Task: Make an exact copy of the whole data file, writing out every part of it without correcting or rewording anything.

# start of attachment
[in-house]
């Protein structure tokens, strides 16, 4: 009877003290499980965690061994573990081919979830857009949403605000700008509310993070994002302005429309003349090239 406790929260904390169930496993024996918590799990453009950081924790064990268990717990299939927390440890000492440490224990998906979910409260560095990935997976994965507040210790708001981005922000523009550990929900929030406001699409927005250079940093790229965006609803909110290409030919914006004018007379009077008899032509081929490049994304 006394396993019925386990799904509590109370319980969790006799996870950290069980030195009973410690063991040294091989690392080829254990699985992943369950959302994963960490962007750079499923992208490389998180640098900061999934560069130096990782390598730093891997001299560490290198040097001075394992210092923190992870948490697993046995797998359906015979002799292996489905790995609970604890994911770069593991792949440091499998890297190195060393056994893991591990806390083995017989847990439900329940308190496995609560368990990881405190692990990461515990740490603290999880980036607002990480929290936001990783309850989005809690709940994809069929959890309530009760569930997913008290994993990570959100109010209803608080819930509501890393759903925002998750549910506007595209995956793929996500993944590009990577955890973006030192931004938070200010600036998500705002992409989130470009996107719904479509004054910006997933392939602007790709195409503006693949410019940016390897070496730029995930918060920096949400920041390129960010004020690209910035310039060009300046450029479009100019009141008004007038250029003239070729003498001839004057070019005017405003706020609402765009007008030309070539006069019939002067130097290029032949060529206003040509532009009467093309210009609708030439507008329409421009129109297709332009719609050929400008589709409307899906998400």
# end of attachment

[in-house]
């Protein structure tokens, strides 16, 4: 009877003290499980965690061994573990081919979830857009949403605000700008509310993070994002302005429309003349090239 406790929260904390169930496993024996918590799990453009950081924790064990268990717990299939927390440890000492440490224990998906979910409260560095990935997976994965507040210790708001981005922000523009550990929900929030406001699409927005250079940093790229965006609803909110290409030919914006004018007379009077008899032509081929490049994304 006394396993019925386990799904509590109370319980969790006799996870950290069980030195009973410690063991040294091989690392080829254990699985992943369950959302994963960490962007750079499923992208490389998180640098900061999934560069130096990782390598730093891997001299560490290198040097001075394992210092923190992870948490697993046995797998359906015979002799292996489905790995609970604890994911770069593991792949440091499998890297190195060393056994893991591990806390083995017989847990439900329940308190496995609560368990990881405190692990990461515990740490603290999880980036607002990480929290936001990783309850989005809690709940994809069929959890309530009760569930997913008290994993990570959100109010209803608080819930509501890393759903925002998750549910506007595209995956793929996500993944590009990577955890973006030192931004938070200010600036998500705002992409989130470009996107719904479509004054910006997933392939602007790709195409503006693949410019940016390897070496730029995930918060920096949400920041390129960010004020690209910035310039060009300046450029479009100019009141008004007038250029003239070729003498001839004057070019005017405003706020609402765009007008030309070539006069019939002067130097290029032949060529206003040509532009009467093309210009609708030439507008329409421009129109297709332009719609050929400008589709409307899906998400």